Parents with broken hearts have children who struggle with a wide variety of issues: addiction (drugs, alcohol, pornography and sex, gambling, video games and so on); mental health problems (depression, suicide attempts, PTSD, bipolar, anxiety, schizophrenia and more.); self-harm (cutting or burning, eating disorders and so on); incarcerations; and gender identity/same-sex attraction (SSA) are most common.
As their parents, we did our best. We loved them with all our hearts, gave boundaries with reasonable consequences, were involved in their lives and taught them right from wrong as we understood it. Many of us attempted to pass on our faith, spiritual values and beliefs. There's no guidebook for us to follow—other than the Bible and books that have been written by others who did well—or thought they had something of value to offer. My husband and I tried to follow the examples and teachings of those we admired and respected. We thought we did it all right ...
But our children aren't robots. They have minds and wills of their own. They're forging their own paths, through the forests and valleys they've encountered—their unique set of experiences and challenges. They get to choose, just as we did.
When they veer off the path we thought they should have taken, we convince ourselves it's somehow our fault. We must have failed. We look around and notice our friend's children appear to be doing well in life—but not ours. We're tormented with grief and shame. Beaten down by guilt and pride, we refuse the help we need. We hide and isolate. Anger robs us of peace. Grief steals our joy. We need help—a special kind.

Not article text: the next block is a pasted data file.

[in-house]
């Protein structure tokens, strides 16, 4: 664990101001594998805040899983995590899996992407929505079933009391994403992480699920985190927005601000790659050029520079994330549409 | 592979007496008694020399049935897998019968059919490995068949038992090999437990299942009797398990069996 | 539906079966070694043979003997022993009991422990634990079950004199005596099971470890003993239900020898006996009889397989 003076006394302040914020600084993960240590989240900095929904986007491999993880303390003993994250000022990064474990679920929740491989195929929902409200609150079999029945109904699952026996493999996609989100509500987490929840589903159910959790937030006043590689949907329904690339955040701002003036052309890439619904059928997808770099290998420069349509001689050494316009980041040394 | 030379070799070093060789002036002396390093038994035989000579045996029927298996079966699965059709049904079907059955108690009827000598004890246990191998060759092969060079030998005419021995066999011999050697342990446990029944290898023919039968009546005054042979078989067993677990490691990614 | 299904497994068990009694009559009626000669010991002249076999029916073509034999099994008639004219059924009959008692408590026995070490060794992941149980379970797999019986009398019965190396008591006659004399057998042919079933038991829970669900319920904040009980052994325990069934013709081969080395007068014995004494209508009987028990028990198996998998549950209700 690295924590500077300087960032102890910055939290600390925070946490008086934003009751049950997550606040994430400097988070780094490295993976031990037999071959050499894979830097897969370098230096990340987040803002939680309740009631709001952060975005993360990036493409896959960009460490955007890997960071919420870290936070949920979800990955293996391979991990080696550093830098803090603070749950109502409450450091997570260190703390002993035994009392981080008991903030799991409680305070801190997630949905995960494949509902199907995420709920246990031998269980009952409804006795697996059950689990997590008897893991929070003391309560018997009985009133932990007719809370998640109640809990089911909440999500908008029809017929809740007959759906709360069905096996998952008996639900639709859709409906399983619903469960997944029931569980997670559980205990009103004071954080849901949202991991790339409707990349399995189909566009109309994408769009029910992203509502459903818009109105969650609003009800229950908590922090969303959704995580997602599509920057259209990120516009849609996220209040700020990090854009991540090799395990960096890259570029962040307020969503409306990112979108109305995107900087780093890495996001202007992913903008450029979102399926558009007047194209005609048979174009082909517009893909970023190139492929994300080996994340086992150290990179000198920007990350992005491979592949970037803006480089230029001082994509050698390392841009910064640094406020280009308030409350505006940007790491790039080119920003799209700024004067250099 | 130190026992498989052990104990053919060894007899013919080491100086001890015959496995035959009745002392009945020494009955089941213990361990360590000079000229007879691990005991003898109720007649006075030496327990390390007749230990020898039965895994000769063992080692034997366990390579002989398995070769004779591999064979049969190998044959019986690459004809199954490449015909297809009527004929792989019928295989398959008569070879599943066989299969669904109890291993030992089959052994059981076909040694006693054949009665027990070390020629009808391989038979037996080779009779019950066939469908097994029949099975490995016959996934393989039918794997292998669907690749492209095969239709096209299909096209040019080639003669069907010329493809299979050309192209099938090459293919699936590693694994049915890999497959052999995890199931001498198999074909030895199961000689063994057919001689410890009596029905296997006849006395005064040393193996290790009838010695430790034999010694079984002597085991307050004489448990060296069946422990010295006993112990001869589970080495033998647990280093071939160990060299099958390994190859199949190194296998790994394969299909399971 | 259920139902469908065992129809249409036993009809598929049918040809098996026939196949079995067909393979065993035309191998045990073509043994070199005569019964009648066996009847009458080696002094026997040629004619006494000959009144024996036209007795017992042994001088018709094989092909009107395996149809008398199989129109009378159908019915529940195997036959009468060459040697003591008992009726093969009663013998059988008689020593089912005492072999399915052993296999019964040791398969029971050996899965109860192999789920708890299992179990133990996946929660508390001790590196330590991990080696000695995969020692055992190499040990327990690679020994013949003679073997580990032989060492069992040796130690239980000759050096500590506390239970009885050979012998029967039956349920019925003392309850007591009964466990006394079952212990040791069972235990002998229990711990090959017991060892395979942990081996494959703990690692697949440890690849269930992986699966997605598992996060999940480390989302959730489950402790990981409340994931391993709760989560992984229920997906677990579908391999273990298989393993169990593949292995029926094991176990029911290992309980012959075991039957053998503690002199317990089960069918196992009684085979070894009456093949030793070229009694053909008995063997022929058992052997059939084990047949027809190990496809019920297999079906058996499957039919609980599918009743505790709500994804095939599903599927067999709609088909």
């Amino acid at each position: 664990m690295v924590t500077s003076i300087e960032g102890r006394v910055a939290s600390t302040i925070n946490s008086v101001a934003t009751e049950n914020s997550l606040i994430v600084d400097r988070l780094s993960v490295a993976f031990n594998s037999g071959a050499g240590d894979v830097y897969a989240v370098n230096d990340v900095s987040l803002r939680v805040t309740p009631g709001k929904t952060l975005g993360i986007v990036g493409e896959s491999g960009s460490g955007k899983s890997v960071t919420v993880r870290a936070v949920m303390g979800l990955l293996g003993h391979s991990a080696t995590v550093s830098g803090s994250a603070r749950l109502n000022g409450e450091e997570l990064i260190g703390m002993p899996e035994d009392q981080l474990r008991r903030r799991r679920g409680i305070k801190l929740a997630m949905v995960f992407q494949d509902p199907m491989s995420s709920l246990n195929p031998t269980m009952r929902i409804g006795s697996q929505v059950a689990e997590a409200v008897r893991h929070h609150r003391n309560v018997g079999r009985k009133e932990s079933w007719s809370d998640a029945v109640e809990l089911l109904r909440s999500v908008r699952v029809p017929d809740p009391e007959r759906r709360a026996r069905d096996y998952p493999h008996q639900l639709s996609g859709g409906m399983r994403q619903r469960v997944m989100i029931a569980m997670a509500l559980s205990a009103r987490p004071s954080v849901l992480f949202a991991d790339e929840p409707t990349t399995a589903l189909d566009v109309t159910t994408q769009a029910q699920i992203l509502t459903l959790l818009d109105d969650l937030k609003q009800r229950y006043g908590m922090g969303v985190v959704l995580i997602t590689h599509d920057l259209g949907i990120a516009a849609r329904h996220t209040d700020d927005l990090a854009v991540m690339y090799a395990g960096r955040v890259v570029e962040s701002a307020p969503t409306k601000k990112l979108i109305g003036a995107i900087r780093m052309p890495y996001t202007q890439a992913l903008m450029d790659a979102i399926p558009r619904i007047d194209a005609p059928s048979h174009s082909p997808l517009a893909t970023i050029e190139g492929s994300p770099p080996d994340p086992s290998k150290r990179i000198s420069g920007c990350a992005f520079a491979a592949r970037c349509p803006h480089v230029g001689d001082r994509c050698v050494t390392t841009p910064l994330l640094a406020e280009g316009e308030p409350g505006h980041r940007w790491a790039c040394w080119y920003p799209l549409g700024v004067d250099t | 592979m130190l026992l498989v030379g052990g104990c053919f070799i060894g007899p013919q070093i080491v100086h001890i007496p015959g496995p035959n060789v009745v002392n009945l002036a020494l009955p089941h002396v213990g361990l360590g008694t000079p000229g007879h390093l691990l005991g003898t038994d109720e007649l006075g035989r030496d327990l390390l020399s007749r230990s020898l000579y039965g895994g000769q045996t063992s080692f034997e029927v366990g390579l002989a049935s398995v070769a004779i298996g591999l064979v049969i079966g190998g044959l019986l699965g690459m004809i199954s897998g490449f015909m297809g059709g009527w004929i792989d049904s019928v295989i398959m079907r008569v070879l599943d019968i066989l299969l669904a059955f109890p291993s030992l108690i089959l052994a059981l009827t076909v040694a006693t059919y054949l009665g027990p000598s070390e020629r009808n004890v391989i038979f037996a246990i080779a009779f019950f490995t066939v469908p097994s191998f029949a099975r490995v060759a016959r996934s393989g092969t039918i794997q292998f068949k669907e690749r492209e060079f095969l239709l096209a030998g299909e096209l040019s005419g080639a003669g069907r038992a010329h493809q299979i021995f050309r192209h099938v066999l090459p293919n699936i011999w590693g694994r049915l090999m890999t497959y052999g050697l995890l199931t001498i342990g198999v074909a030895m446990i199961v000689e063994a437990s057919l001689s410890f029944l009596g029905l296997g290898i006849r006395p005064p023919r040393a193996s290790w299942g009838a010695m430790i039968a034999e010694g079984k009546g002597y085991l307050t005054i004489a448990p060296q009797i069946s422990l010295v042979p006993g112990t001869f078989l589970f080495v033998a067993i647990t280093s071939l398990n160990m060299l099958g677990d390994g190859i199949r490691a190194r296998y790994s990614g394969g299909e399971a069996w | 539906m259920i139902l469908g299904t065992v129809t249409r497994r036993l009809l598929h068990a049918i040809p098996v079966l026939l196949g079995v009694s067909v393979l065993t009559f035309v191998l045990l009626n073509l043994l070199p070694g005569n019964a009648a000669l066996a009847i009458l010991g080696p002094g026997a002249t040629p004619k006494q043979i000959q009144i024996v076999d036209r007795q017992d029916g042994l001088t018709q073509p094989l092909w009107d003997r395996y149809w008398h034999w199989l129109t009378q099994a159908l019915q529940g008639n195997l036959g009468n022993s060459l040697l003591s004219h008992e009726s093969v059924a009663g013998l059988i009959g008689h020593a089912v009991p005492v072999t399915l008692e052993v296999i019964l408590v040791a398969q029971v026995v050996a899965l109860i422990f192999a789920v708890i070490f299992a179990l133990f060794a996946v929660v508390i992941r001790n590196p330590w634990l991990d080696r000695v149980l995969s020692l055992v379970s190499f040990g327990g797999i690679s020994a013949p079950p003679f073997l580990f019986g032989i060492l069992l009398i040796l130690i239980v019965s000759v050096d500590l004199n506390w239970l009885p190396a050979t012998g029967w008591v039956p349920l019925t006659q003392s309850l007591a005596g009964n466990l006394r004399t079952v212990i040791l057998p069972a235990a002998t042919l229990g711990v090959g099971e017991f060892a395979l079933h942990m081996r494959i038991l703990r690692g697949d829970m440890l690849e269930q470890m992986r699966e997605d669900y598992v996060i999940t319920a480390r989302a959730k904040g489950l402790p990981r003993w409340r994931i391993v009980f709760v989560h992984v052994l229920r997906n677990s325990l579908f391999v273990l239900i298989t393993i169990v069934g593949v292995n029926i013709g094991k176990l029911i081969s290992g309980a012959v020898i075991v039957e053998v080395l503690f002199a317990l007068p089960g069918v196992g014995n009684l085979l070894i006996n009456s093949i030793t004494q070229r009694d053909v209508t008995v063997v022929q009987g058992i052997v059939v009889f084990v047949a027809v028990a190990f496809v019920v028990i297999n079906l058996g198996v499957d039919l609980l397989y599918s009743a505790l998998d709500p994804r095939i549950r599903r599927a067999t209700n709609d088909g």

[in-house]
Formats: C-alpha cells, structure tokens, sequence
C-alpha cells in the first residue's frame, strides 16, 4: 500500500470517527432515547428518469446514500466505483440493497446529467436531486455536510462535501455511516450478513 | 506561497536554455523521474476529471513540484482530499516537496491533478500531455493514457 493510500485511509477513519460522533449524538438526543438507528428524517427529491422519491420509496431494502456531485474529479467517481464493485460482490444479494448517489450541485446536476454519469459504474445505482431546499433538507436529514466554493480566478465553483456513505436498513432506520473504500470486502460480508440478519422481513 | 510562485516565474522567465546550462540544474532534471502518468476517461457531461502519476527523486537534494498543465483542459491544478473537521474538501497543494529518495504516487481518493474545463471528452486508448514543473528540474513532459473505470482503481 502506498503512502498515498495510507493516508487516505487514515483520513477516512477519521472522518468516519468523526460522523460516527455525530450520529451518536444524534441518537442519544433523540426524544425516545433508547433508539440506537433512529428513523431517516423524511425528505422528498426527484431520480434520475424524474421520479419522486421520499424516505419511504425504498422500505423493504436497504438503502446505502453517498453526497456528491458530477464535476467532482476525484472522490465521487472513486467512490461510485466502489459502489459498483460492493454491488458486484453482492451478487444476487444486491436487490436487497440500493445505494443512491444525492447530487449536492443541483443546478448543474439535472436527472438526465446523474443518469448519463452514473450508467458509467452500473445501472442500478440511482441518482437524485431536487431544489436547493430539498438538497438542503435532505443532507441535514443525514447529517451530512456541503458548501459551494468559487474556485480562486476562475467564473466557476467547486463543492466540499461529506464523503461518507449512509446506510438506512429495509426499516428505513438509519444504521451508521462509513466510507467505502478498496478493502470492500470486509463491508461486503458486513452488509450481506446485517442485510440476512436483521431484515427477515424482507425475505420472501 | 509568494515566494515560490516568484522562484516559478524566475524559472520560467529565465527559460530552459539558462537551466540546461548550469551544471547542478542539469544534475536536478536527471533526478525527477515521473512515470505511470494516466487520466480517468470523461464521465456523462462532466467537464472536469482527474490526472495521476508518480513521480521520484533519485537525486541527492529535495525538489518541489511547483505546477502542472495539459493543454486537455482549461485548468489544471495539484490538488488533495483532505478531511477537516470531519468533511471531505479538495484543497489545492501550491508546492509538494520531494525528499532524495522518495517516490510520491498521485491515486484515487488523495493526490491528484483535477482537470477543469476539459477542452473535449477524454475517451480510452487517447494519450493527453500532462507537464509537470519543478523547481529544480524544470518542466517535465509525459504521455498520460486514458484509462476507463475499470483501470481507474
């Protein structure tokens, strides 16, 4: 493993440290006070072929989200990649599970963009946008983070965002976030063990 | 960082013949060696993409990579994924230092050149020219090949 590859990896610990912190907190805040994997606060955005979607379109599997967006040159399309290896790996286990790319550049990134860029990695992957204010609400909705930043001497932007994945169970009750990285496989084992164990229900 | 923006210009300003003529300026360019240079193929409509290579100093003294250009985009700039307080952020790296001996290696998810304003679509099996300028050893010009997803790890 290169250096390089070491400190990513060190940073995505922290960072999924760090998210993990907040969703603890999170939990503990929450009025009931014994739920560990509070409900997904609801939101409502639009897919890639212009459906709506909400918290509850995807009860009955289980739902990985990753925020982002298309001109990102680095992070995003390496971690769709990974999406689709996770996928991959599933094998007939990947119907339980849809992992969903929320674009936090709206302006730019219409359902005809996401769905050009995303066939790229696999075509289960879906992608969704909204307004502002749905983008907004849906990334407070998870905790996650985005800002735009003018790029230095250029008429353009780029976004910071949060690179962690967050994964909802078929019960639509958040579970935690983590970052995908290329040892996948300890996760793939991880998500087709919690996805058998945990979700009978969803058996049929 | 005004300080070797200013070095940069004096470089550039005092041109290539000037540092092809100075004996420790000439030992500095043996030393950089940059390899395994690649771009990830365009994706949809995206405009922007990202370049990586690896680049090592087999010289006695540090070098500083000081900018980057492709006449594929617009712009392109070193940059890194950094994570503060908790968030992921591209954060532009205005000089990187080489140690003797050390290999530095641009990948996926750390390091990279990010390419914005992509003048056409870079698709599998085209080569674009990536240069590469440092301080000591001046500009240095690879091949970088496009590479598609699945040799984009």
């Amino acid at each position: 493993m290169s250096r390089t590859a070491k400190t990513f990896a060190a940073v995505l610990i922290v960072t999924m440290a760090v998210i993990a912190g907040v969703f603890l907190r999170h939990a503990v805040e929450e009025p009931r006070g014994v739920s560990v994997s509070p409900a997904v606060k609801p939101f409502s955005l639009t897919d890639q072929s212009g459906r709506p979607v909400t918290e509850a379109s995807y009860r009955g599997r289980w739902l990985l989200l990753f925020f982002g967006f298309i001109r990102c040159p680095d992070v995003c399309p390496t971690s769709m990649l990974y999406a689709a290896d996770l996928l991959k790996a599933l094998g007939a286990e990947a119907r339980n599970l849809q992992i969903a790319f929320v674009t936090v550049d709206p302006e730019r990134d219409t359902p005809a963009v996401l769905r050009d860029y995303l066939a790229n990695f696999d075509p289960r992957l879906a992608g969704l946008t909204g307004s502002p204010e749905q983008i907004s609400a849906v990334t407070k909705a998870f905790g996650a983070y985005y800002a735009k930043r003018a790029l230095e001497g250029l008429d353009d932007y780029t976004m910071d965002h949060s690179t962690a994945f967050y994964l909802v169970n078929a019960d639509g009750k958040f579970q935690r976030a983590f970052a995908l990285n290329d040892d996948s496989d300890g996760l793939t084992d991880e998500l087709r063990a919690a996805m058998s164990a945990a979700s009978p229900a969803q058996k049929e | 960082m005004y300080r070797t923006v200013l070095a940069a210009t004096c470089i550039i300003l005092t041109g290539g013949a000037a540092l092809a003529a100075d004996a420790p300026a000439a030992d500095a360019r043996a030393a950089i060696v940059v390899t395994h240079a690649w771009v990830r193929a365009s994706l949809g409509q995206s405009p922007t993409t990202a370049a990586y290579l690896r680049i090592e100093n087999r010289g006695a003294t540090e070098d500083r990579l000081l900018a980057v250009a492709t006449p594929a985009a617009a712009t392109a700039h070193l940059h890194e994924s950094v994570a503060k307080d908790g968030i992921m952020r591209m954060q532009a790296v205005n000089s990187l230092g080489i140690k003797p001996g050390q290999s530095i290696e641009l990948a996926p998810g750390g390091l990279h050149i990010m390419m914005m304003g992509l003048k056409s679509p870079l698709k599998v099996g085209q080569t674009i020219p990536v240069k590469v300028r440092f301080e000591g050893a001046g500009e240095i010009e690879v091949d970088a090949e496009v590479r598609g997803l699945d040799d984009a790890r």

These are a few favorite Bible passages that soothed my aching heart:
"Do not fear, for I am with you; do not be dismayed, for I am your God. I will strengthen you, I will help you, yes, I will uphold you with My righteous right hand" (Isa. 41:10).
"My soul collapses on account of grief; strengthen me according to Your word" (Ps. 119:28).
"Now may the God of hope fill you with all joy and peace in believing, so that you may abound in hope, through the power of the Holy Spirit" (Rom. 15:13).
These are three of the books I clung to, other than the Bible: (listed on our website resource tab)
The Hope of Homecoming by Brendan O'Rourke and DeEtte Sauer
Parents with Broken Hearts by William Coleman
When I Lay My Isaac Down by Carol Kent
And these are a few songs that breathed back life into my soul:
"Healing Oil" by Crystal Lewis
"Worn" by Tenth Avenue North
"Healing Waters" by Michelle Tumes
"Give Me Jesus" by Fernando Ortega
The Serenity Prayer became a lifeline when I didn't know how to pray anymore:
"God grant me the serenity to accept the things I cannot change; Courage to change the things I can; And wisdom to know the difference." —Reinhold Niebuhr
It is my prayer that something here will help you. Check out our website for more resources.
Dena Yohe is the author of You Are Not Alone: Hope for Hurting Parents of Troubled Kids (2017). Co-founder of Hope for Hurting Parents, she is a blogger, former pastor's wife and CRU affiliate staff. She and her husband, Tom, have been guests on "Family Talk With Dr. James Dobson," "Family Life" with Dennis Rainey" and "Focus on the Family" with Jim Daly. A proud mom of three adult children, she loves being Mimi to her grandchildren. Find out more at HopeForHurtingParents.com.
This article originally appeared at hopeforhurtingparents.com.
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